Recently, researchers from North Carolina State University used jury deliberations recorded during a capital murder case to study the role of laughter in small group dynamics. They were particularly interested in using the transcripts of jury deliberations (of a capital punishment case) to study laughter because there is very little research on the role of laughter in communication, particularly when divorced from humor.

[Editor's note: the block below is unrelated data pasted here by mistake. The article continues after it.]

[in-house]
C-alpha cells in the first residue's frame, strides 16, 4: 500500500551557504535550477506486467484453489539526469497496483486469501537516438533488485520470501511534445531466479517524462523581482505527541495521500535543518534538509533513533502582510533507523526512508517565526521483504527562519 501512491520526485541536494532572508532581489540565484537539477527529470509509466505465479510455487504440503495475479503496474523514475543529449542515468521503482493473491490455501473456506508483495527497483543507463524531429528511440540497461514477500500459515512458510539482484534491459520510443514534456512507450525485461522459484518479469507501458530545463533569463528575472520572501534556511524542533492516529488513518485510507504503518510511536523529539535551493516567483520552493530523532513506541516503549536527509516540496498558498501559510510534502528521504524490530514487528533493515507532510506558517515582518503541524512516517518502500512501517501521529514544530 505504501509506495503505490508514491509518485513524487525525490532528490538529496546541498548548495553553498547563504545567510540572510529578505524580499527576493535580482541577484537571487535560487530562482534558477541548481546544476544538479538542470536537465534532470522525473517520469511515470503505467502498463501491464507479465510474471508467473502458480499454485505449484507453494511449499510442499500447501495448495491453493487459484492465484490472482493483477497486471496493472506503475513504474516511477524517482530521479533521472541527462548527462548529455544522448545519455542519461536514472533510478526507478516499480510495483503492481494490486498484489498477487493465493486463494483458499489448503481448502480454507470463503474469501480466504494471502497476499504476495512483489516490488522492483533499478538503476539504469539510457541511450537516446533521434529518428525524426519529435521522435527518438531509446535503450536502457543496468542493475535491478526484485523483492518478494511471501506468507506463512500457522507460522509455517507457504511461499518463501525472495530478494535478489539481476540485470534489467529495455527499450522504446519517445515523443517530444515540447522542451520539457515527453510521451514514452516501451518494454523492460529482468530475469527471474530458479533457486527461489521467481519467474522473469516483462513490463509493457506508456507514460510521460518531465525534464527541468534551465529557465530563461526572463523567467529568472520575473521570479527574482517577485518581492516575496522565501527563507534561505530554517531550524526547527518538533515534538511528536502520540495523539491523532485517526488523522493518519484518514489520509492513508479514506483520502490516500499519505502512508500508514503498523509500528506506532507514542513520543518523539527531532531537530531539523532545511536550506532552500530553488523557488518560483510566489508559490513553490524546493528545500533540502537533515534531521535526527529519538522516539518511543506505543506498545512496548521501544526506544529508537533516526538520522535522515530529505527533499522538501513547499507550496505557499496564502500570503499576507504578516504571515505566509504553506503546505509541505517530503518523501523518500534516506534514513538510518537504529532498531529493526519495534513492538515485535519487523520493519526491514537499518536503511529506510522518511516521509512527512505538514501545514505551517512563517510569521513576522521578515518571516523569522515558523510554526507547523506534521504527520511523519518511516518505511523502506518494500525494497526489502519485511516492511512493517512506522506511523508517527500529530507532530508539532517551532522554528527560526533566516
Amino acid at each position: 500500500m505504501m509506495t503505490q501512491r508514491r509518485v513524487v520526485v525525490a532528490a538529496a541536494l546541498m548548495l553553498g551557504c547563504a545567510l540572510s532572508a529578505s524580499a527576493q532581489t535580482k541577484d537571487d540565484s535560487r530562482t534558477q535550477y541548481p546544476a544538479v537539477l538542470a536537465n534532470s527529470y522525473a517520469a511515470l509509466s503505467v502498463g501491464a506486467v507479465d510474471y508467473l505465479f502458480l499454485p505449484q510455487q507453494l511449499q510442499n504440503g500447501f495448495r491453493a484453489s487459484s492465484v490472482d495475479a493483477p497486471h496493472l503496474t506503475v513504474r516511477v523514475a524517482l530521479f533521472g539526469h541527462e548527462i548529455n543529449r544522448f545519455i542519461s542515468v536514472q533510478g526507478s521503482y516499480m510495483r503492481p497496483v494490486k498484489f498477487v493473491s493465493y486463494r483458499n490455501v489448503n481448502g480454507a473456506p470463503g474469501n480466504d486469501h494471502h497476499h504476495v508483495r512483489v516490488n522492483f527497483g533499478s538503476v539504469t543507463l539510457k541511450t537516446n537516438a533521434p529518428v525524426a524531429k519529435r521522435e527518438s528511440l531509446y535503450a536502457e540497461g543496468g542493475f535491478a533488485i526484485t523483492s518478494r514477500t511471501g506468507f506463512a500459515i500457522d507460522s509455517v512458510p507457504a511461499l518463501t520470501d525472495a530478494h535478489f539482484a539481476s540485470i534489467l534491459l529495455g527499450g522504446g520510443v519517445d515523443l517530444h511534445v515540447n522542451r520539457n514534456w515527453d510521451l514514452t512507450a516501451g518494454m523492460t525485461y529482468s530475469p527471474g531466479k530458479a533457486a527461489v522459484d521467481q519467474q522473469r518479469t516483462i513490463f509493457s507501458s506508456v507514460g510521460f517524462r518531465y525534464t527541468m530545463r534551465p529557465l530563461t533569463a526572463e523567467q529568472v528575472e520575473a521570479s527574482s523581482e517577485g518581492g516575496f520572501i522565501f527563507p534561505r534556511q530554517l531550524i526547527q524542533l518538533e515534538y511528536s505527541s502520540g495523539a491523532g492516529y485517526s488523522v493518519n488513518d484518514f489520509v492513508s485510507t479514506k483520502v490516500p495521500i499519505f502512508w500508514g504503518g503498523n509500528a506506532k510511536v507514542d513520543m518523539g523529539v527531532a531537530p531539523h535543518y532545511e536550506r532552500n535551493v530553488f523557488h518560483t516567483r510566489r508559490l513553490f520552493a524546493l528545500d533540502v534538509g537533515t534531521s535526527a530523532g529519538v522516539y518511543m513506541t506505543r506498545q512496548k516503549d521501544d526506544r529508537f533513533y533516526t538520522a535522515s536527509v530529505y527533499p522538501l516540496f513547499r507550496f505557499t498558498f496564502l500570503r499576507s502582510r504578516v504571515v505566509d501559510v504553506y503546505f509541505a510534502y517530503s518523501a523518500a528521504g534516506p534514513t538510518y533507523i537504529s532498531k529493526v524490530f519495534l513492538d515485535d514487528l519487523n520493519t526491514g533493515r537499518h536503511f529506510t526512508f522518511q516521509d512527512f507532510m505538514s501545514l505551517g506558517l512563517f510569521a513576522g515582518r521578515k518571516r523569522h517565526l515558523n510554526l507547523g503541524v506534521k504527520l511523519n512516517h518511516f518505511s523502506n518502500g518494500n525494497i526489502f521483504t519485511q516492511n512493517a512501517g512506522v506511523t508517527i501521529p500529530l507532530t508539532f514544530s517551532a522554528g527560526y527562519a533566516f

What the researchers found was that laughter in this situation was used in a multitude of ways; namely to question, control, and regulate relationships, procedures, and information in the group. For example, sometimes laughter was used to signal support for a group member; at other times it was used to signal a lack of support. At times people used laughter as a tool, intentionally and strategically, to control communication and affect group dynamics, or to shift power.
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